A study published in the BMJ (formerly the British Medical Journal) has found that medical errors are the third most common cause of death in the United States, causing approximately 251,000 deaths every year behind only heart disease and cancer. That breaks down to about 700 preventable deaths per day throughout the country.
Examples of medical errors include, but are not limited to:
- Operating on the wrong body part
- Causing accidental injury during surgery
- Failing to provide proper post-operative care
- Anesthesia errors
- Prescription errors
- Failure to diagnose a condition
- Misdiagnosis or delayed diagnosis
- Incorrectly interpreting imaging and test results
- Ordering the wrong tests or failing to order tests
- Hospital-acquired infections due to lack of cleanliness
Currently, the Center for Disease Control and Prevention (CDC) does not require reporting of medical errors in the data it collects about deaths through billing codes. One of the co-authors of the study believes that the CDC should update its reporting requirements so that physicians are required to state whether there was any error that led to the death. The CDC only requires that the doctor report a person’s underlying cause of death, even if that condition wasn’t what really killed them. For example, if a patient presented with symptoms of appendicitis but the condition was misdiagnosed, leading to death caused by a delay in needed care, the doctor could list the cause of death as appendicitis or infection rather than the diagnostic error. Thus, medical errors remain vastly underreported. Furthermore, these shortcomings in tracking hinder research and keep the issue largely out of the public eye. Without the attention of the public, improvements to patient safety are not likely to be a priority.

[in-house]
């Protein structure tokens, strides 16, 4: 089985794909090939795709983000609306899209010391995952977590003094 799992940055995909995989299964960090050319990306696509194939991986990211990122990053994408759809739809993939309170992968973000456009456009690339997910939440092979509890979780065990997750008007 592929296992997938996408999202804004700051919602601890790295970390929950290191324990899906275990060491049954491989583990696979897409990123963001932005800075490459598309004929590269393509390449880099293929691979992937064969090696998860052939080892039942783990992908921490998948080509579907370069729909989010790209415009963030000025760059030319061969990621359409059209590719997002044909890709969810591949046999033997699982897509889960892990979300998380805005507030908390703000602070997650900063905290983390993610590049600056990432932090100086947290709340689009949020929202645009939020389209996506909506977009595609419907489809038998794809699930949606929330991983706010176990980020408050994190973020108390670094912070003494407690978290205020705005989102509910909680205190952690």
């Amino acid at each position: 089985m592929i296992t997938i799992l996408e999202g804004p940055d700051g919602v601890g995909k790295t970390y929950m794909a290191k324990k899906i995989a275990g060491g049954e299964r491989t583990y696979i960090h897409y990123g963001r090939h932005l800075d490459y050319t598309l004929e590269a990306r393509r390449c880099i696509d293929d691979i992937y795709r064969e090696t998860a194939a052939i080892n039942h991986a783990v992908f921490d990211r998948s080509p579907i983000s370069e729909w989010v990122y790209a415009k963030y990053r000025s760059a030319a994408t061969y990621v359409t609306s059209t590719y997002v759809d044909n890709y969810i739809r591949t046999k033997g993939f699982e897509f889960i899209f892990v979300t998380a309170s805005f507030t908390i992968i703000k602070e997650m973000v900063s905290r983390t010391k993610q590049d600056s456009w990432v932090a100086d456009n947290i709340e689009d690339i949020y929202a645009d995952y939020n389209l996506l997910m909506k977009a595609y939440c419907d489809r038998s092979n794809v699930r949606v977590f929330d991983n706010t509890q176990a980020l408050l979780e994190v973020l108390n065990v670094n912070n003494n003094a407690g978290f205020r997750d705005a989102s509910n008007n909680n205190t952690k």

If you have suffered the loss of a loved one due to the actions (or inactions) of a medical professional, contact a Honolulu medical malpractice attorney at Leavitt, Yamane & Soldner to discuss your legal options. You may be entitled to compensation for your losses, including but not limited to compensation for medical bills, lost wages, and pain and suffering. Our team is prepared to investigate your case to determine whether you have a viable wrongful death claim. Since 1971, we have recovered millions of dollars in compensation for personal injury and medical malpractice victims, and we may be able to help you make a recovery, too.